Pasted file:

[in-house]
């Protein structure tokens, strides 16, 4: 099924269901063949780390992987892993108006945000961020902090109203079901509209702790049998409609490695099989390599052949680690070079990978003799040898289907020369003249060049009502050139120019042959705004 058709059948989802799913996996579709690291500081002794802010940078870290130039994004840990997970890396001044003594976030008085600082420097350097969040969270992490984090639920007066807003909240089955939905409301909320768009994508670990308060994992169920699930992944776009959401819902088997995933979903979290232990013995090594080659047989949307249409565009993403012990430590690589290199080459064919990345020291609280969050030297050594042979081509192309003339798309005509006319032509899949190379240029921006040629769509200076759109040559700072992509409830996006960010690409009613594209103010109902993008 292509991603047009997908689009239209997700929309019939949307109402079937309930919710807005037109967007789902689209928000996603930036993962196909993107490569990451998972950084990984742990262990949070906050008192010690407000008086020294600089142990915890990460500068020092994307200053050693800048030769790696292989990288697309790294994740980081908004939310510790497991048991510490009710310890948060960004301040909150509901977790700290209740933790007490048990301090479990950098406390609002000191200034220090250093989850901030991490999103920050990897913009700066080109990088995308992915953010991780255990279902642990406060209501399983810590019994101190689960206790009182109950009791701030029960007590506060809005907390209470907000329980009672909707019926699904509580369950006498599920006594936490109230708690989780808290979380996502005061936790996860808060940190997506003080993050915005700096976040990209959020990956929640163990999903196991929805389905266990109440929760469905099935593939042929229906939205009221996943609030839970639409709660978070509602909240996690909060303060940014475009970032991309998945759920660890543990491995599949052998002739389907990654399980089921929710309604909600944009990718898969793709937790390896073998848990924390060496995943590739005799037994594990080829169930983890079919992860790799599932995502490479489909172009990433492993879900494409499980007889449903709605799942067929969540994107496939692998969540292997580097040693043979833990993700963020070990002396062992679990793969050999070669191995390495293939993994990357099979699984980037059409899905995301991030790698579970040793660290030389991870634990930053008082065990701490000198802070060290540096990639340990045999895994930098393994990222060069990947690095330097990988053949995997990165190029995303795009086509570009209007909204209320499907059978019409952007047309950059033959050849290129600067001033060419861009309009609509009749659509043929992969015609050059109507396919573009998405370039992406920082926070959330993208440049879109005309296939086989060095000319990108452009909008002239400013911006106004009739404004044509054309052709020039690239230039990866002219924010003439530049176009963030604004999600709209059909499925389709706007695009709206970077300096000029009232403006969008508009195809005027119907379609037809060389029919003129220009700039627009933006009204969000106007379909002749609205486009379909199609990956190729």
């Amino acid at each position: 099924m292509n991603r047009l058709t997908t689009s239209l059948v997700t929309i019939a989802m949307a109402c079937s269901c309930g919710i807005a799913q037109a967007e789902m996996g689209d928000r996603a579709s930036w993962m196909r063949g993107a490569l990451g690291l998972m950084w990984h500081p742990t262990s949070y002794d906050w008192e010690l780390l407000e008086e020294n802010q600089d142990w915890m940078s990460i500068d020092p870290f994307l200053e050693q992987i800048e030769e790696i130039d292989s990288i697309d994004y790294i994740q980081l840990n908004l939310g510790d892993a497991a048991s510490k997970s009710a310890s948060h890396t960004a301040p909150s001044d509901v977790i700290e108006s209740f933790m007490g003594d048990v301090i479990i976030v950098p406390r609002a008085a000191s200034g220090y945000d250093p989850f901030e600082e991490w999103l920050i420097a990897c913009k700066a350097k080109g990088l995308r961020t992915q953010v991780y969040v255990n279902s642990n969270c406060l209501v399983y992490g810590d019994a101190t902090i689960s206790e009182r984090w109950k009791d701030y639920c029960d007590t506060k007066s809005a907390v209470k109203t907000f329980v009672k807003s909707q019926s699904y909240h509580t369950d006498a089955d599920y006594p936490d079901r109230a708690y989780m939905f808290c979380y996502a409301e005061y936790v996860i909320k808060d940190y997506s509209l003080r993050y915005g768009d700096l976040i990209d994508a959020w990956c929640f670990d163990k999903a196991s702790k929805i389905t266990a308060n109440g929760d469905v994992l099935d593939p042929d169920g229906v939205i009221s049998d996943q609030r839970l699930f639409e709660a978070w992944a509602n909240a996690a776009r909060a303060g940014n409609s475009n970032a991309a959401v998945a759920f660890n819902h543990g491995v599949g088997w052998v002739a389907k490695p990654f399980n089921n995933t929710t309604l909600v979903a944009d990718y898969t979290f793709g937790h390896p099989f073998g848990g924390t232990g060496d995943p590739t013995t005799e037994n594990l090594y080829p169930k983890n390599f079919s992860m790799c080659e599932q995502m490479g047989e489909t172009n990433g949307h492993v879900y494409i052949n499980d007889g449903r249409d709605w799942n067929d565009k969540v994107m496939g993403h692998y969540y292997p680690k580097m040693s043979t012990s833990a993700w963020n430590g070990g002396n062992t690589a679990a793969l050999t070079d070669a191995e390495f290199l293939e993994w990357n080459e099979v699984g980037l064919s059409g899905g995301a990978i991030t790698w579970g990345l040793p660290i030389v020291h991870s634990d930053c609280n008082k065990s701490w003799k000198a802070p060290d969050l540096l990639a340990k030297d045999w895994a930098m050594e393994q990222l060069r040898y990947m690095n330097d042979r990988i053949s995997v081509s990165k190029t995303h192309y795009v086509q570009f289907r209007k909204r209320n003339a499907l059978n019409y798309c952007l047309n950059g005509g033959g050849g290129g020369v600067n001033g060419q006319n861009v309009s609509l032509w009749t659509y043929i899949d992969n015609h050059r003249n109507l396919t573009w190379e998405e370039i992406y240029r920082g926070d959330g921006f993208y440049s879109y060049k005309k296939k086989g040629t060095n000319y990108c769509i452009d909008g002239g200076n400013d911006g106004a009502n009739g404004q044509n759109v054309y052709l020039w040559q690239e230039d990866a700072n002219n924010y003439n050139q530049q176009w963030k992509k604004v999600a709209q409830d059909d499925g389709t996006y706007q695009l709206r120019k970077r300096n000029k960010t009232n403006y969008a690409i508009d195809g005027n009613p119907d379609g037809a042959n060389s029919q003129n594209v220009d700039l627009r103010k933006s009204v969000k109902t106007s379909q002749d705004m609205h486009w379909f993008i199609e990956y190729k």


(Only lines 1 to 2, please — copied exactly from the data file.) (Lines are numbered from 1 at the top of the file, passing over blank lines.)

[in-house]
């Protein structure tokens, strides 16, 4: 099924269901063949780390992987892993108006945000961020902090109203079901509209702790049998409609490695099989390599052949680690070079990978003799040898289907020369003249060049009502050139120019042959705004 058709059948989802799913996996579709690291500081002794802010940078870290130039994004840990997970890396001044003594976030008085600082420097350097969040969270992490984090639920007066807003909240089955939905409301909320768009994508670990308060994992169920699930992944776009959401819902088997995933979903979290232990013995090594080659047989949307249409565009993403012990430590690589290199080459064919990345020291609280969050030297050594042979081509192309003339798309005509006319032509899949190379240029921006040629769509200076759109040559700072992509409830996006960010690409009613594209103010109902993008 292509991603047009997908689009239209997700929309019939949307109402079937309930919710807005037109967007789902689209928000996603930036993962196909993107490569990451998972950084990984742990262990949070906050008192010690407000008086020294600089142990915890990460500068020092994307200053050693800048030769790696292989990288697309790294994740980081908004939310510790497991048991510490009710310890948060960004301040909150509901977790700290209740933790007490048990301090479990950098406390609002000191200034220090250093989850901030991490999103920050990897913009700066080109990088995308992915953010991780255990279902642990406060209501399983810590019994101190689960206790009182109950009791701030029960007590506060809005907390209470907000329980009672909707019926699904509580369950006498599920006594936490109230708690989780808290979380996502005061936790996860808060940190997506003080993050915005700096976040990209959020990956929640163990999903196991929805389905266990109440929760469905099935593939042929229906939205009221996943609030839970639409709660978070509602909240996690909060303060940014475009970032991309998945759920660890543990491995599949052998002739389907990654399980089921929710309604909600944009990718898969793709937790390896073998848990924390060496995943590739005799037994594990080829169930983890079919992860790799599932995502490479489909172009990433492993879900494409499980007889449903709605799942067929969540994107496939692998969540292997580097040693043979833990993700963020070990002396062992679990793969050999070669191995390495293939993994990357099979699984980037059409899905995301991030790698579970040793660290030389991870634990930053008082065990701490000198802070060290540096990639340990045999895994930098393994990222060069990947690095330097990988053949995997990165190029995303795009086509570009209007909204209320499907059978019409952007047309950059033959050849290129600067001033060419861009309009609509009749659509043929992969015609050059109507396919573009998405370039992406920082926070959330993208440049879109005309296939086989060095000319990108452009909008002239400013911006106004009739404004044509054309052709020039690239230039990866002219924010003439530049176009963030604004999600709209059909499925389709706007695009709206970077300096000029009232403006969008508009195809005027119907379609037809060389029919003129220009700039627009933006009204969000106007379909002749609205486009379909199609990956190729």